Hundred Waters - "Show Me Love" (Skrillex Remix) (Singles Going Steady)
Hundred Waters' new song combines the band's layered vocal harmonies with surprisingly smooth electronic production from Skrillex.
Emmanuel Elone: For a band that has been praised for their unique blend of organic and synthetic sounds, it's no wonder that Hundred Waters' new song combines the band's layered vocal harmonies with surprisingly smooth electronic production from Skrillex. Moses Sumney and Robin Hannibal have some great performances, but Chance the Rapper's verse is a bit dull lyrically and flow-wise. Also, there are a few moments where the beat doesn't complement the band's vocals. Overall, though, "Show Me Love" (Skrillex Remix) is a pretty good song, but Chance's verse and a few other inconsistencies here and there prevent it from being the stellar song that it had the possibility of being. [6/10]
Jordan Blum: Although it has some nice photography, the video feels too much like a mash up of Drake's "Hotline Bling" video and a Pepsi commercial. Still, there's a positive vibe to it that makes it very relevant. The music is average remix fare, really, aside from the ethereal touches near the end. Vocally, it's an interesting mixture of harmonies and male/female counterpoints. Overall, it's appealing but nothing really special. [6/10]
Chris Ingalls: The overmodulated production almost causes the song to collapse under its own weight, but Skrillex knows what he's doing. The tender vocals and quiet storm drum machine are perfectly complemented by the harsh rhymes and beats of the remix's guests and as a result, the whole track is taken up several notches with this makeover. It's over-the-top, sure, but remixes usually are. [7/10]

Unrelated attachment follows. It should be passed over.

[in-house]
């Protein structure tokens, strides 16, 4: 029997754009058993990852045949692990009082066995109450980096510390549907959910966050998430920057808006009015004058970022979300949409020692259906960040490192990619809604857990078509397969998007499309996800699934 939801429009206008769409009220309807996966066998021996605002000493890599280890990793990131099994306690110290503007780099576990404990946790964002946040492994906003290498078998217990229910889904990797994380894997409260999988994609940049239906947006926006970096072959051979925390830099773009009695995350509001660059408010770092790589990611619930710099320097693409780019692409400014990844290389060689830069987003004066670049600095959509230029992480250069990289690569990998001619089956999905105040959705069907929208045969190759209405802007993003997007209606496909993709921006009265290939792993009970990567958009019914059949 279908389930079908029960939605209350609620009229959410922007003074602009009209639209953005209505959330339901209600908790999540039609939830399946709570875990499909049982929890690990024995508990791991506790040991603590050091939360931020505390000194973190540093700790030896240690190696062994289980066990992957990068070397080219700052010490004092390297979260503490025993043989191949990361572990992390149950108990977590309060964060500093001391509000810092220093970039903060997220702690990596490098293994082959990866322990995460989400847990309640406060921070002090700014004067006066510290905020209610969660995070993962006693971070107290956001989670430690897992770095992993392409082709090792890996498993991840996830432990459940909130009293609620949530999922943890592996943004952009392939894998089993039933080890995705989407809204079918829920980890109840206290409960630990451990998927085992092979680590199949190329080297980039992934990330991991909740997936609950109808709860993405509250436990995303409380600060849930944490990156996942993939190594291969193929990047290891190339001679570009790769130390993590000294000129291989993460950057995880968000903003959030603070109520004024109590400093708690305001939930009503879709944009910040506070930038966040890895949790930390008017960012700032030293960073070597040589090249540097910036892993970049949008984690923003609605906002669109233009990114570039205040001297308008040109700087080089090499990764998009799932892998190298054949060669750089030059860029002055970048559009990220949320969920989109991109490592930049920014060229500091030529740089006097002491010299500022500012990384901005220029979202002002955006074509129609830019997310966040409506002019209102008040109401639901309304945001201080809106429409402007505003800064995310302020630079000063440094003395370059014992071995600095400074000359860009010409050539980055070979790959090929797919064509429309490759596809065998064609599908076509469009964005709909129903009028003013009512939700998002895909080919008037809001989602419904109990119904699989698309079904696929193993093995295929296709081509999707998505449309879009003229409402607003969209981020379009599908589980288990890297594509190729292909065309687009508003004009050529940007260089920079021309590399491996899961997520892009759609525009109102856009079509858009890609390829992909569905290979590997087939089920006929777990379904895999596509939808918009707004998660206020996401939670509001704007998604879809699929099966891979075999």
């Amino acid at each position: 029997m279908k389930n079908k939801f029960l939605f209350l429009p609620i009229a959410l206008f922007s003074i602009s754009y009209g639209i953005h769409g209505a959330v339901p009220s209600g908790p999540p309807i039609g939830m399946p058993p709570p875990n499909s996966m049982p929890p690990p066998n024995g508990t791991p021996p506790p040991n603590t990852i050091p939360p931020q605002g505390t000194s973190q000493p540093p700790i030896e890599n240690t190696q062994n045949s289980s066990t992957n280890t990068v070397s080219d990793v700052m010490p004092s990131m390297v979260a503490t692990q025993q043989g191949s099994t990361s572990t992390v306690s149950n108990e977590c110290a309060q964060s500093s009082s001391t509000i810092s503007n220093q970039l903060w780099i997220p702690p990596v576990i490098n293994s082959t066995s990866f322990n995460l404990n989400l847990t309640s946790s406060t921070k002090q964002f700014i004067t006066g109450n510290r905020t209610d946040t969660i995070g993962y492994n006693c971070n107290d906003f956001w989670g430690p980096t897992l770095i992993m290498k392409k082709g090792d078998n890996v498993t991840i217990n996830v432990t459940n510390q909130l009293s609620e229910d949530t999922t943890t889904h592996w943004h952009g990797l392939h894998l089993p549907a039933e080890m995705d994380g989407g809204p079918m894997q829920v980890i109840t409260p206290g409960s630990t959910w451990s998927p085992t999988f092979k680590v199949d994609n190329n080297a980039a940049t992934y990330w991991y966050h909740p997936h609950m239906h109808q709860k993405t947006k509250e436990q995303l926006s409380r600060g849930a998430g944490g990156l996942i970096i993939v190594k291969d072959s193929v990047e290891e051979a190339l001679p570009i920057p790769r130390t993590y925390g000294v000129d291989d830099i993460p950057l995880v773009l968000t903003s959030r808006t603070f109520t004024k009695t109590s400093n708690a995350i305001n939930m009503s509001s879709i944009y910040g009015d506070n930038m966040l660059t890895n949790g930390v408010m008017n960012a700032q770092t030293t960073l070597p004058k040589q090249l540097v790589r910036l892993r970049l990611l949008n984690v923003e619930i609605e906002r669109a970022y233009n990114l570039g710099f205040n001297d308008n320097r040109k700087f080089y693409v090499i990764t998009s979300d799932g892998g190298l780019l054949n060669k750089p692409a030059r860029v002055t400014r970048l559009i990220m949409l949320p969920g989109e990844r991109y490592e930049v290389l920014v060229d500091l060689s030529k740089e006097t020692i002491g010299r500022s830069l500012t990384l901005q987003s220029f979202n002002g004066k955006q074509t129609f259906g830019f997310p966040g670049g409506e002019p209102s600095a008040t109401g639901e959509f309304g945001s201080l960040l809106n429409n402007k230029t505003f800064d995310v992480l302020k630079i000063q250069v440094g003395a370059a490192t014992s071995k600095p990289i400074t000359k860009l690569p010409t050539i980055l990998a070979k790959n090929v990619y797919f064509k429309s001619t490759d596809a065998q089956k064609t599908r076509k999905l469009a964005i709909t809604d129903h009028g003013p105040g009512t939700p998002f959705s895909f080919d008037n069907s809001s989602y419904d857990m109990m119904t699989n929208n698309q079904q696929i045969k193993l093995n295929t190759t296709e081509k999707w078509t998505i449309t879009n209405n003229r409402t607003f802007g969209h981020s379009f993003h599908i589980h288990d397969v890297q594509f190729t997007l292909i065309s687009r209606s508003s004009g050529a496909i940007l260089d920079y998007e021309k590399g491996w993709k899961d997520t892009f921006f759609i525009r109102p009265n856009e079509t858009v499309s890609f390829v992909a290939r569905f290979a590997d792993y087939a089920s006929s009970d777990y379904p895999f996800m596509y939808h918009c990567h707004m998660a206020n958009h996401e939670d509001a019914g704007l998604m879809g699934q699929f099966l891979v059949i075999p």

Pryor Stroud: While the original was a spartan digi-folk hymn, Skrillex's new version of "Show Me Love" is a booming, exuberantly animated sequence of deep-in-love pronouncements interconnected with boom-bap percussion and behind-the-scenes synth tapestries. The foundational plea -- "Show me love / Show me love / Show me love" -- remains, except now it is further modulated and intensified by the instrumental dynamics lofting it forward. Each different articulation of the phrase begins to accumulate a distinct connotation, as if Hundred Waters are now expounding upon their initial request: "show me" how your fingers wrap around my fingers, "show me" why you look at me the way you do, and "show me", if you can, how to best love you in return. [6/10]
Chad Miller: The vocal effect was really interesting at the beginning, but it soon wore out its welcome. It doesn't help that the lyrics aren't that interesting either. Sumney and Chance's verses sound pretty good, but it still feels like there's not a ton of substance to go off of. [6/10]